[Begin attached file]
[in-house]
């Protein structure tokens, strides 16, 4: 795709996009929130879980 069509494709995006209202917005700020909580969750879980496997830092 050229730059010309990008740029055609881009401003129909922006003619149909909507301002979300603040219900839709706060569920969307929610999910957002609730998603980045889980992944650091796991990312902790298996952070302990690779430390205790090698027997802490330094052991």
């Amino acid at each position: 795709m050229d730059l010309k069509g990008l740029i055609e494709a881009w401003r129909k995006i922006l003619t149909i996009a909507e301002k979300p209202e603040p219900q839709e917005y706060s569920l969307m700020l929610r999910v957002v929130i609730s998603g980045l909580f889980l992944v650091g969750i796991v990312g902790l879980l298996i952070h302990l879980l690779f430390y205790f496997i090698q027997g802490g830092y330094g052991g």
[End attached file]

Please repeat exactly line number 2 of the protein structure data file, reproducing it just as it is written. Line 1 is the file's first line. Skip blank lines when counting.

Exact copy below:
């Protein structure tokens, strides 16, 4: 795709996009929130879980 069509494709995006209202917005700020909580969750879980496997830092 050229730059010309990008740029055609881009401003129909922006003619149909909507301002979300603040219900839709706060569920969307929610999910957002609730998603980045889980992944650091796991990312902790298996952070302990690779430390205790090698027997802490330094052991």